PLoS ONE (2020-01-01)

Nut consumption and the prevalence and severity of non-alcoholic fatty liver disease.

  • Georg Semmler,
  • Sebastian Bachmayer,
  • Sarah Wernly,
  • Bernhard Wernly,
  • David Niederseer,
  • Ursula Huber-Schönauer,
  • Felix Stickel,
  • Elmar Aigner,
  • Christian Datz

DOI
https://doi.org/10.1371/journal.pone.0244514
Journal volume & issue
Vol. 15, no. 12
p. e0244514

Abstract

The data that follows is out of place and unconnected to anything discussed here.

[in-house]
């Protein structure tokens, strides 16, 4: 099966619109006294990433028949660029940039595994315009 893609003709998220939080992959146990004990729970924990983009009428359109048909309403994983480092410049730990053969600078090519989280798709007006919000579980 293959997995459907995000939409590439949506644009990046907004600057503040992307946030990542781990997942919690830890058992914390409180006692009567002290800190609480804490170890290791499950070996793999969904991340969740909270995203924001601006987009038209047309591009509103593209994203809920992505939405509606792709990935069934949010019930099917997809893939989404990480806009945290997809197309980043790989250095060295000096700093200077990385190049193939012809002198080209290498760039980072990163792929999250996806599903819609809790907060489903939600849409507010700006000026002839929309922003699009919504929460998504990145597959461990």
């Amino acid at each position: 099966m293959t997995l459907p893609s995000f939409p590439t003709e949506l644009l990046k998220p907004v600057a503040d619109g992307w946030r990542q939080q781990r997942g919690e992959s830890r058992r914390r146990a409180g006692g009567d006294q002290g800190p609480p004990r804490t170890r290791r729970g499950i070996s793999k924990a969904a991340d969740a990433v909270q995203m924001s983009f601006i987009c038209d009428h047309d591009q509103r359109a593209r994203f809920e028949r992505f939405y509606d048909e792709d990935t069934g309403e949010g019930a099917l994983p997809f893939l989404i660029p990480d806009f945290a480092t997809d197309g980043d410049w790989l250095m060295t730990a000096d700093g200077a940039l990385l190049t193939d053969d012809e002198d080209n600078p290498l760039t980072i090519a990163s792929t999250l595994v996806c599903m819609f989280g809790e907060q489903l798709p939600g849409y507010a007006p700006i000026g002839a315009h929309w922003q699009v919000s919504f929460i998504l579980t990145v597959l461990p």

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BackgroundNut consumption has been associated with reduced inflammation, insulin resistance, and oxidative stress. However, the influence on the prevalence and severity of non-alcoholic fatty liver disease (NAFLD) has yet to be evaluated.Methods4655 subjects were included as part of a colorectal carcinoma screening program (SAKKOPI) between 07/2010 and 07/2019 and analyzed 2020. Patients were characterized using biochemical and metabolic parameters, as well as a detailed questionnaire on dietary habits. The diagnosis of NAFLD was established using abdominal ultrasound. Consumption of nuts was graded as: no consumption or ResultsMean age was 58.5±9.8years with a mean BMI of 26.5±4.7kg/m2. 2058 (44.2%) patients suffered from the metabolic syndrome, 2407 (51.6%) had arterial hypertension, 2287 (49.1%) showed prediabetes/diabetes, 1854 (39.4%) had dyslipidemia and 1984 patients (43.5%) were diagnosed with NAFLD. Prevalence of metabolic syndrome (1219 [48.7%] vs. 605 [40.2%] vs. 189 [37.4%] vs. 45 [31.7%], p2.67: aOR: 0.551 [95%CI: 0.338-0.898], p = 0.017; Forns-Index >6.9: aOR: 0.585 [95%CI: 0.402-0.850], p = 0.005).ConclusionsNut consumption might exert beneficial effects on the prevalence of NAFLD in males. The negative association with advanced fibrosis warrants further investigation.